EU Taxonomy includes classifying environmentally sustainable economic activities with disclosures published as part of non-financial statements or companies’ annual sustainability reports.

New facilities must encompass the following for corporates to be in line with their business strategies:

  • A friendly environment for employees i.e. providing well-being areas.
  • Best-in-class ecological technical specification.
  • Photovoltaic panels.
  • Electric vehicle charging points.
  • Rainwater recycling/collection system.
  • Generate a minimal carbon footprint.
  • BREEAM New Construction certification of the highest grades or similar certification.
  • Heating via heat pumps and move away from the use of gas.

What are the advantages of Poland for the large Foreign Direct Investors and what incentives are available?

A key advantage of Poland for Foreign Direct Investors is the possibility of building high-standard ESG-orientated buildings (from manufacturing to logistics) within realistic time frames procured by experienced and proven developers and contractors.

Development sites can be acquired with appropriate zoning, services, and utilities to accommodate large investments.

The geography of Poland should enable the corporation to find and fit a site and location to meet their needs to serve their consumer and client base.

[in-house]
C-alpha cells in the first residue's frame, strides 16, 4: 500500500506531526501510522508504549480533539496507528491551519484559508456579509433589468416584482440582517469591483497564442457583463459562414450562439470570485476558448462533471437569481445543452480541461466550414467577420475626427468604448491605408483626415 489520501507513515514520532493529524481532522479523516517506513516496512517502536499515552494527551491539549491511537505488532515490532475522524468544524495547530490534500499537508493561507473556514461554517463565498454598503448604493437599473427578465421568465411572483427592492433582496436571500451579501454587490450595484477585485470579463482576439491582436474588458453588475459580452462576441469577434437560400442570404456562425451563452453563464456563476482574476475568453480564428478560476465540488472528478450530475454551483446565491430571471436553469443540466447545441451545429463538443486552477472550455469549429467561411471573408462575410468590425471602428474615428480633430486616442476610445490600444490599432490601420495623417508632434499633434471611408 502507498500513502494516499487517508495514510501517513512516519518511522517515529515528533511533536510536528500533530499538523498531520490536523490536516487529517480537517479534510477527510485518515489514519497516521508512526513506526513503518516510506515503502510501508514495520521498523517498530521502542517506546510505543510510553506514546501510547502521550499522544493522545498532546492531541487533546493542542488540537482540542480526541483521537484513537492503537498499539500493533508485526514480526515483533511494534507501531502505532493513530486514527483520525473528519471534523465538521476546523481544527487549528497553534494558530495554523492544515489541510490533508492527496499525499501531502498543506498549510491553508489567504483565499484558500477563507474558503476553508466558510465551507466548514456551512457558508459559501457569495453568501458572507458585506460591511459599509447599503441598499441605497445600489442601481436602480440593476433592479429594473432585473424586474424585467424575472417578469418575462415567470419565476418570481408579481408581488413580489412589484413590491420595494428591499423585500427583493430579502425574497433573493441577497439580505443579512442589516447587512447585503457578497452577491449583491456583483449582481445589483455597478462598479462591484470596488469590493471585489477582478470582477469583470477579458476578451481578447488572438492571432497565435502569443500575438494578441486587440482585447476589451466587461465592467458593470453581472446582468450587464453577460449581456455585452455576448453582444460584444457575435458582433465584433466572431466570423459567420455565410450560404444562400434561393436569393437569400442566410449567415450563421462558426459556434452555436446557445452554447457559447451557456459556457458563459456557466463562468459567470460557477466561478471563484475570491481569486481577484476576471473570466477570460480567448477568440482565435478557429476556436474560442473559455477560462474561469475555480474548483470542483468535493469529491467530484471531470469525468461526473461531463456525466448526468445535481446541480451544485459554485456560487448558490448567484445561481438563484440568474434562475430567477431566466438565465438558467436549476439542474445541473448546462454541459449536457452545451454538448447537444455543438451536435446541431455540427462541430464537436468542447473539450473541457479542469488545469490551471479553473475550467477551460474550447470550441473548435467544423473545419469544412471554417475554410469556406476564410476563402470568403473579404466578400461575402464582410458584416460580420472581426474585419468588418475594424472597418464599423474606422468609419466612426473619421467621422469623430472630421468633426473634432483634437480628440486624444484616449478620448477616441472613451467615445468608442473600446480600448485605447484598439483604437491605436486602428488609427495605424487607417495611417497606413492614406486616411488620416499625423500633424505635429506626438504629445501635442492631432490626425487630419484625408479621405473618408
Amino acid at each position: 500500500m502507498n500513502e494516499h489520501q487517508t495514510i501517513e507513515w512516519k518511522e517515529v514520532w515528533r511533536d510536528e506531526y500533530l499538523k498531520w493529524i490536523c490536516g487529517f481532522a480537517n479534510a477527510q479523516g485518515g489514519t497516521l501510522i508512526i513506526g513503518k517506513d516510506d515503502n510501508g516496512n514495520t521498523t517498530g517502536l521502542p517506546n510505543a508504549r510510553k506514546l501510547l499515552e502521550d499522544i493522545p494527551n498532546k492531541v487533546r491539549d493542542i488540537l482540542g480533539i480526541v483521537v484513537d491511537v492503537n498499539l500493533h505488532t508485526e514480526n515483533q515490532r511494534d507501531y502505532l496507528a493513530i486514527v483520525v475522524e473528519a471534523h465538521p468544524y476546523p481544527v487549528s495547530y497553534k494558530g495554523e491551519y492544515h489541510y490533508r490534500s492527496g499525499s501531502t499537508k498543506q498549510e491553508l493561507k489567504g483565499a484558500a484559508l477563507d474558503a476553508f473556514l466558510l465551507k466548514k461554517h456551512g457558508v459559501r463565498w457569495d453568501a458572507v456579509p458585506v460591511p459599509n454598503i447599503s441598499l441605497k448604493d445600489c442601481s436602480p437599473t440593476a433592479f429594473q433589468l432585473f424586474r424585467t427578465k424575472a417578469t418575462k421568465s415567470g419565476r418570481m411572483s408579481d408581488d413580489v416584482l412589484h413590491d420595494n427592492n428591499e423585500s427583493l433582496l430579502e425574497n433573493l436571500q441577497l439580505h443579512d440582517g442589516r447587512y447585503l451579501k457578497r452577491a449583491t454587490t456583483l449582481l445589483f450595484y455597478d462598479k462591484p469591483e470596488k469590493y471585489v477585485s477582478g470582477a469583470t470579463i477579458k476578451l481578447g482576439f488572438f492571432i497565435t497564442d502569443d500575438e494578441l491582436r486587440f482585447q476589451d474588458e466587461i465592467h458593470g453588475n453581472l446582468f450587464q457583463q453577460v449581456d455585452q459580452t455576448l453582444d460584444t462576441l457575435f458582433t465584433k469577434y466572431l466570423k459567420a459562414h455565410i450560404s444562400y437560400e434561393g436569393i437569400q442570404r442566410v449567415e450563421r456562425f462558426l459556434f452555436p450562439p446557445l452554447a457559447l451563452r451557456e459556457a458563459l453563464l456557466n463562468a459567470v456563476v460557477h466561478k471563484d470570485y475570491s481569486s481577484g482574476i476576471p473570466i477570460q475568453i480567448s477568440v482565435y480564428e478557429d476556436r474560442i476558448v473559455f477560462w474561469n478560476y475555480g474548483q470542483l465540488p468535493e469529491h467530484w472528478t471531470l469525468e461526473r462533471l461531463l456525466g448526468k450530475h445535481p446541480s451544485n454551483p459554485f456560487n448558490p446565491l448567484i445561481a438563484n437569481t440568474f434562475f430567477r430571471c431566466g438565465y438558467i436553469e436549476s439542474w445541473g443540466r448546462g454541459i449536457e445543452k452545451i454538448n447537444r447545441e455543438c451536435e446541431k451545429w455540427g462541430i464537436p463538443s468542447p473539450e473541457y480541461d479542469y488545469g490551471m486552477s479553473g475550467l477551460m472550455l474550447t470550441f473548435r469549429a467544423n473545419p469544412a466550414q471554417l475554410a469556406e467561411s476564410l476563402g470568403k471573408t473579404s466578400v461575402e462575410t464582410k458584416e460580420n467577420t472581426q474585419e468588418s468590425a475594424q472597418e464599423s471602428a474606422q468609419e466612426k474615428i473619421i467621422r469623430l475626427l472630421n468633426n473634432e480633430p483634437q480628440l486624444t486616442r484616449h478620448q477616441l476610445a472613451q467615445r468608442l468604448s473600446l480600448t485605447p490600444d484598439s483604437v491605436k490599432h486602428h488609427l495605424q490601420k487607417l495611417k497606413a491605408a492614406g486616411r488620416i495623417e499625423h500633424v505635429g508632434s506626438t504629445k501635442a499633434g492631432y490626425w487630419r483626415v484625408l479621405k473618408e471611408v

With respect to government assistance, companies considering investments in Central Europe can benefit from multiple incentives both at the investment and operational phases.

Countries in the CEE region offer cash grants and tax incentives for CAPEX and the creation of jobs. Entry criteria and level of support depend on investment parameters and location. Regional incentives are granted only for initial or new investments.

Value of support can be significant and for large company investments can amount to:

  • 40% in the Czech Republic,
  • 50% in Poland. The maximum level of aid a project can receive depends on the size of the company and where in Poland the project is to be located. Regional aid can be granted in different forms such as Corporate Income Tax (CIT) exemption, government grants (support from the domestic budget) and cash grants or loans from the EU funds,
  • 60% in Slovakia and Hungary,
  • 70% in Romania.

Additional support may be available for training employees.

Countries in the CEE region are significant beneficiaries of the European Union funds and can offer, on top of the above, investment support incentives for R&D and innovation implementation and activities aimed at decreasing impact on the environment. For example, intermodal rail terminals that shift truck traffic from road to rail.